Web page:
I didn't realize the salt was a factor here!  I'll have to check and make sure that isn't an issue for mine specifically.  I am not currently keeping any corals, but I am planning to introduce some hammers in the near future followed by zoas, frogspawn and some TBD softies.

Each salt is different. 

 

Different ingredients, different params, different mixing/storage requirements, some have batch controls while others don't.

 

When in doubt, always contact the company, that gives you a definitive answer.

 

When I started using rscp I read all sorts of conflicting info regarding mixing and storage.

 

I contacted red sea and got the proper mixing and storage requirements. 

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dasoxx
13 hours ago, Clown79 said:

Each salt is different. 

 

Different ingredients, different params, different mixing/storage requirements, some have batch controls while others don't.

 

When in doubt, always contact the company, that gives you a definitive answer.

 

When I started using rscp I read all sorts of conflicting info regarding mixing and storage.

 

I contacted red sea and got the proper mixing and storage requirements. 

Right now I live right down the street from my LFS.  I don't have an RO machine and didn't really intend on buying one in the near future as I only have the one tank for now (and it's a small one at that).  RO water is 50 cents a gallon and premixed saltwater is $1 a gallon so I was planning to just grab premixed water from the LFS in a 5 gallon sealed bucket as needed for now.  That's why I'm curious about the storage, etc.  He uses instant ocean, but I'll make a point to have a chat with him about exactly what he does when mixing and maybe even call instant ocean for details around storage.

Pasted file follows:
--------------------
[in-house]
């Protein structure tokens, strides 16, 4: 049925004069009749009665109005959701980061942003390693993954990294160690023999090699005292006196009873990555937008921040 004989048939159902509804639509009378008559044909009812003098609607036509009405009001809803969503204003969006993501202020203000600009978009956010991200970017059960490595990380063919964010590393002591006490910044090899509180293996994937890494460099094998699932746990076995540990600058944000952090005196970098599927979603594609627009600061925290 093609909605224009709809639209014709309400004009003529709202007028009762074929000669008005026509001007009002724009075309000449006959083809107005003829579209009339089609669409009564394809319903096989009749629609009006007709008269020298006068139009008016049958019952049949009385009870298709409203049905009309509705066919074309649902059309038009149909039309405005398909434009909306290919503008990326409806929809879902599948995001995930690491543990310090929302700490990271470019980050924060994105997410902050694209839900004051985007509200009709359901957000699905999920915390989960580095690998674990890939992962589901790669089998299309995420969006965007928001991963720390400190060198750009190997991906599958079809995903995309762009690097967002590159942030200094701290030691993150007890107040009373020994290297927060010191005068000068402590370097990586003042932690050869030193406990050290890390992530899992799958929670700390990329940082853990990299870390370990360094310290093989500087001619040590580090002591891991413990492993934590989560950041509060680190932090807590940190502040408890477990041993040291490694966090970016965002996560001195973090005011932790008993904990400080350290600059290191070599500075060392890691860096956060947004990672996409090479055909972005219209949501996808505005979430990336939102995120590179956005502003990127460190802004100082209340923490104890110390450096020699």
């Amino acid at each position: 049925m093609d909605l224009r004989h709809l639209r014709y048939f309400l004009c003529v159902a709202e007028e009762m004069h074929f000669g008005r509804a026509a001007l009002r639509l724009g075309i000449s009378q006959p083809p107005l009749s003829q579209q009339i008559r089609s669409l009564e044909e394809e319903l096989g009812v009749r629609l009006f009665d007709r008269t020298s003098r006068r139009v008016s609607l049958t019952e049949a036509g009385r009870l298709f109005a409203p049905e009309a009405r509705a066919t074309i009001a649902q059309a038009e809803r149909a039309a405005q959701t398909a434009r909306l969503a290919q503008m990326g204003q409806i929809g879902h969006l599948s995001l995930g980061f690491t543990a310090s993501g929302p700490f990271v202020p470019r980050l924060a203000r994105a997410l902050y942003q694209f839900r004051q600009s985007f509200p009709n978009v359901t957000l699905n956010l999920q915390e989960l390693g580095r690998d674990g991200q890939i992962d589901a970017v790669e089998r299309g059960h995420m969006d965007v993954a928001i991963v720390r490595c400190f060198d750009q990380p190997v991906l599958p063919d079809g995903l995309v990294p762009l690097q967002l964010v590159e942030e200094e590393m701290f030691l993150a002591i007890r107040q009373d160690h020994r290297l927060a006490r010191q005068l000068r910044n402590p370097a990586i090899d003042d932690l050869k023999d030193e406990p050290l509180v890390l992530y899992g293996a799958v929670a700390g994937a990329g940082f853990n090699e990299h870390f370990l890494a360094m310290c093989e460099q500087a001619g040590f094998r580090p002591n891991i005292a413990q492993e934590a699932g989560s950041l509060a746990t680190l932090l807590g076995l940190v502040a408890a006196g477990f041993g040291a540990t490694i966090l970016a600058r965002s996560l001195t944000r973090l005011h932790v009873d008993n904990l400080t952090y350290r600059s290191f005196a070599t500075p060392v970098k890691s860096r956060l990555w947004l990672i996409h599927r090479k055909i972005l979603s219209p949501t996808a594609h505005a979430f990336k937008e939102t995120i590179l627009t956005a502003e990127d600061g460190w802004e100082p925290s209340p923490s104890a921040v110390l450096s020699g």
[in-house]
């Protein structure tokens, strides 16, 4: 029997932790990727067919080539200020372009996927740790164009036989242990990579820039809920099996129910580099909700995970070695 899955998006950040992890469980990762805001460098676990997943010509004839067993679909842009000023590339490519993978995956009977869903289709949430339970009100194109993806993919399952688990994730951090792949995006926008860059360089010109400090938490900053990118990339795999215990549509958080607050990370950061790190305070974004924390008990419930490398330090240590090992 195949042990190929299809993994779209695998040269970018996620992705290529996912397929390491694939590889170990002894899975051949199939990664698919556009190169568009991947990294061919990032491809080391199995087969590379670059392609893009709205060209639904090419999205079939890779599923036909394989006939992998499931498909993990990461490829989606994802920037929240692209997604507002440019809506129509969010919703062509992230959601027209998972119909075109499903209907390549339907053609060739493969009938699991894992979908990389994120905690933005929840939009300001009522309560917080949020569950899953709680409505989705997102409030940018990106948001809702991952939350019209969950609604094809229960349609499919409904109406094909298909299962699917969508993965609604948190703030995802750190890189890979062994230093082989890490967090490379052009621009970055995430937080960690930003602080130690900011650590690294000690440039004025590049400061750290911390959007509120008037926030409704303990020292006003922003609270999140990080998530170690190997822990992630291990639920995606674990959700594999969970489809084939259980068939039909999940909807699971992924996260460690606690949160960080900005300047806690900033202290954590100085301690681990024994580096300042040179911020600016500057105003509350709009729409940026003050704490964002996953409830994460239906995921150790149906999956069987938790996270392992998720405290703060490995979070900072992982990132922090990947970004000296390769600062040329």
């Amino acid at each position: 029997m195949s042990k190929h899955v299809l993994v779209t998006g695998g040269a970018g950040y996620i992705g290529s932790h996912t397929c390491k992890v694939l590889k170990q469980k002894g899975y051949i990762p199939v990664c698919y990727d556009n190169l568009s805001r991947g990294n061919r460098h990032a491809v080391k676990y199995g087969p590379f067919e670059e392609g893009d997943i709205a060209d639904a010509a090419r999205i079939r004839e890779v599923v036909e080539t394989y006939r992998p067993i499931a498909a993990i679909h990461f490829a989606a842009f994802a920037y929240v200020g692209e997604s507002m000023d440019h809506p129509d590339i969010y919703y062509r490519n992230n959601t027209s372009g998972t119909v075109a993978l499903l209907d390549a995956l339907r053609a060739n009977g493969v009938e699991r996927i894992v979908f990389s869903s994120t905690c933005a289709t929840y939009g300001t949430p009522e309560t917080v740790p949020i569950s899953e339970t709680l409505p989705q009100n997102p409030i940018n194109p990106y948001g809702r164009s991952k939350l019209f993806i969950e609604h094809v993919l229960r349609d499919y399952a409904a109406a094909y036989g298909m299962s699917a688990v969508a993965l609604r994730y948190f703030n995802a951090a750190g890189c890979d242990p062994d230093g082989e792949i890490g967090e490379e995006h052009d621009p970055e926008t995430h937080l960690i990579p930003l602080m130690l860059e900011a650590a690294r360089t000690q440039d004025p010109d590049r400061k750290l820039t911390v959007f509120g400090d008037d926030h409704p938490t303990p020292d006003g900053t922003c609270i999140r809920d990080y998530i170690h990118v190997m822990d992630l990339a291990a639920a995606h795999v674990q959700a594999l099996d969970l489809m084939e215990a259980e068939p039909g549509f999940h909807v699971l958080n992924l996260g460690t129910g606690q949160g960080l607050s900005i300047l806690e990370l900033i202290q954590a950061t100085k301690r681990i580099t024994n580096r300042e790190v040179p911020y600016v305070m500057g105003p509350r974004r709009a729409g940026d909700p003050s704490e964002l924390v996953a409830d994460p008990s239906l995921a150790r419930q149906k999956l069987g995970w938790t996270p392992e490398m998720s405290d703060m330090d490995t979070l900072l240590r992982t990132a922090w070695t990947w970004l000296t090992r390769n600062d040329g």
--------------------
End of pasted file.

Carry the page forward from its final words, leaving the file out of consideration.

I'm just looking to keep my tank as consistent and easy to maintain as possible in these early stages.  Once I get a feel for my tank and start to identify issues and additional needs, I plan to adjust accordingly, buy my own equipment and mix my own water as needed.

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Clown79
59 minutes ago, dasoxx said:

Right now I live right down the street from my LFS.  I don't have an RO machine and didn't really intend on buying one in the near future as I only have the one tank for now (and it's a small one at that).  RO water is 50 cents a gallon and premixed saltwater is $1 a gallon so I was planning to just grab premixed water from the LFS in a 5 gallon sealed bucket as needed for now.  That's why I'm curious about the storage, etc.  He uses instant ocean, but I'll make a point to have a chat with him about exactly what he does when mixing and maybe even call instant ocean for details around storage.